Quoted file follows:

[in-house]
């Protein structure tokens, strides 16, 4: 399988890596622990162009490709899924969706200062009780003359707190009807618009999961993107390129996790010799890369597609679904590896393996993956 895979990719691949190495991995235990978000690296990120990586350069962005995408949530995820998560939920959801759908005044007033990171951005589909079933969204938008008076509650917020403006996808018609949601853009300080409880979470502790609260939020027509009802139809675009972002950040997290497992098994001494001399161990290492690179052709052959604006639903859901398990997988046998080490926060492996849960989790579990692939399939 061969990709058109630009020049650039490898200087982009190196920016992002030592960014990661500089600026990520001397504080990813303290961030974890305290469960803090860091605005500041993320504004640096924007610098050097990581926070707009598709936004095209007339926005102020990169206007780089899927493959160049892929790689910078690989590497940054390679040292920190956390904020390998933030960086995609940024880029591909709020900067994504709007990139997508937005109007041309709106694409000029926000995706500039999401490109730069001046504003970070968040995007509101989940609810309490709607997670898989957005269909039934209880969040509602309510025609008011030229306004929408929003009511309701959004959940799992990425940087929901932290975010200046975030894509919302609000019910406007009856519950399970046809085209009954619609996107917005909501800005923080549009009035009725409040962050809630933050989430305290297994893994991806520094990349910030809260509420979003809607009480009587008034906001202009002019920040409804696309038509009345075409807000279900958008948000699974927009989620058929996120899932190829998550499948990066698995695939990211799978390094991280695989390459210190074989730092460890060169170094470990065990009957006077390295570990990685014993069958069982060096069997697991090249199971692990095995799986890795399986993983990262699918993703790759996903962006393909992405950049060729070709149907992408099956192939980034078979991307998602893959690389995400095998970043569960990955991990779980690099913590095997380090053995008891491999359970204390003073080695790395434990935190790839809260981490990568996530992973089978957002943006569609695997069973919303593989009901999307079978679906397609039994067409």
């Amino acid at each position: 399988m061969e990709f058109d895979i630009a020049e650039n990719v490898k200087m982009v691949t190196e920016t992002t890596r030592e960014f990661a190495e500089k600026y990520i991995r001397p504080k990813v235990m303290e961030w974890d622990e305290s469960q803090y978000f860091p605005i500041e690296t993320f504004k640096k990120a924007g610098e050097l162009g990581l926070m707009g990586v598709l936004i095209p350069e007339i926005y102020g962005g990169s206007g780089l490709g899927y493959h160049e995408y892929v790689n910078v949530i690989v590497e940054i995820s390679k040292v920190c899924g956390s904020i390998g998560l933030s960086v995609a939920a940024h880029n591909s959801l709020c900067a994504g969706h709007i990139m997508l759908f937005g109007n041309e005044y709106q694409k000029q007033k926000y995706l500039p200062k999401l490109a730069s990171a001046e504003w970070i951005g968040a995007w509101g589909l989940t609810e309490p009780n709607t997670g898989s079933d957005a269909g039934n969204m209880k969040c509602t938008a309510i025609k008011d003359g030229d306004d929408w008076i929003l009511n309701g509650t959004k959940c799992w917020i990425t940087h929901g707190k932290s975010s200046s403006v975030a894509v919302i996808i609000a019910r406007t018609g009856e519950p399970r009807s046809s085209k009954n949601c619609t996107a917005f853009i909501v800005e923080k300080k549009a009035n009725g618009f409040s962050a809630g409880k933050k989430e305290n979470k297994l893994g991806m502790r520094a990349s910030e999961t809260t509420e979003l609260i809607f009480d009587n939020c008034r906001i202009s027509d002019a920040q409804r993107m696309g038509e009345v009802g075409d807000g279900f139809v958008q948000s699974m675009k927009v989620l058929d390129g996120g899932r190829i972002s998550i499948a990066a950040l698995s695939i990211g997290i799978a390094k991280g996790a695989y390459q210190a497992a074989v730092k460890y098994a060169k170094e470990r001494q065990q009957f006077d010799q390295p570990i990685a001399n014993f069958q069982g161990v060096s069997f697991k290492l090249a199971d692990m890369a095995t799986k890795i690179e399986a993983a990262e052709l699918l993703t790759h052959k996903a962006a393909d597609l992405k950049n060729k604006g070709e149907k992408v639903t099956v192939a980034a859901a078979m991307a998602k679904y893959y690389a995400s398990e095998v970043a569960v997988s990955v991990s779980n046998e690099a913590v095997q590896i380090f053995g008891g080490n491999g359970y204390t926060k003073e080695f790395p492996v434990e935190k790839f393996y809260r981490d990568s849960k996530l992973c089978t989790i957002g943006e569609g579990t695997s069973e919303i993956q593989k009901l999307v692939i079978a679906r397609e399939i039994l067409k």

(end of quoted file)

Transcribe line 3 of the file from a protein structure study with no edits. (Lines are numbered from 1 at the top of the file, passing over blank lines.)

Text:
């Amino acid at each position: 399988m061969e990709f058109d895979i630009a020049e650039n990719v490898k200087m982009v691949t190196e920016t992002t890596r030592e960014f990661a190495e500089k600026y990520i991995r001397p504080k990813v235990m303290e961030w974890d622990e305290s469960q803090y978000f860091p605005i500041e690296t993320f504004k640096k990120a924007g610098e050097l162009g990581l926070m707009g990586v598709l936004i095209p350069e007339i926005y102020g962005g990169s206007g780089l490709g899927y493959h160049e995408y892929v790689n910078v949530i690989v590497e940054i995820s390679k040292v920190c899924g956390s904020i390998g998560l933030s960086v995609a939920a940024h880029n591909s959801l709020c900067a994504g969706h709007i990139m997508l759908f937005g109007n041309e005044y709106q694409k000029q007033k926000y995706l500039p200062k999401l490109a730069s990171a001046e504003w970070i951005g968040a995007w509101g589909l989940t609810e309490p009780n709607t997670g898989s079933d957005a269909g039934n969204m209880k969040c509602t938008a309510i025609k008011d003359g030229d306004d929408w008076i929003l009511n309701g509650t959004k959940c799992w917020i990425t940087h929901g707190k932290s975010s200046s403006v975030a894509v919302i996808i609000a019910r406007t018609g009856e519950p399970r009807s046809s085209k009954n949601c619609t996107a917005f853009i909501v800005e923080k300080k549009a009035n009725g618009f409040s962050a809630g409880k933050k989430e305290n979470k297994l893994g991806m502790r520094a990349s910030e999961t809260t509420e979003l609260i809607f009480d009587n939020c008034r906001i202009s027509d002019a920040q409804r993107m696309g038509e009345v009802g075409d807000g279900f139809v958008q948000s699974m675009k927009v989620l058929d390129g996120g899932r190829i972002s998550i499948a990066a950040l698995s695939i990211g997290i799978a390094k991280g996790a695989y390459q210190a497992a074989v730092k460890y098994a060169k170094e470990r001494q065990q009957f006077d010799q390295p570990i990685a001399n014993f069958q069982g161990v060096s069997f697991k290492l090249a199971d692990m890369a095995t799986k890795i690179e399986a993983a990262e052709l699918l993703t790759h052959k996903a962006a393909d597609l992405k950049n060729k604006g070709e149907k992408v639903t099956v192939a980034a859901a078979m991307a998602k679904y893959y690389a995400s398990e095998v970043a569960v997988s990955v991990s779980n046998e690099a913590v095997q590896i380090f053995g008891g080490n491999g359970y204390t926060k003073e080695f790395p492996v434990e935190k790839f393996y809260r981490d990568s849960k996530l992973c089978t989790i957002g943006e569609g579990t695997s069973e919303i993956q593989k009901l999307v692939i079978a679906r397609e399939i039994l067409k």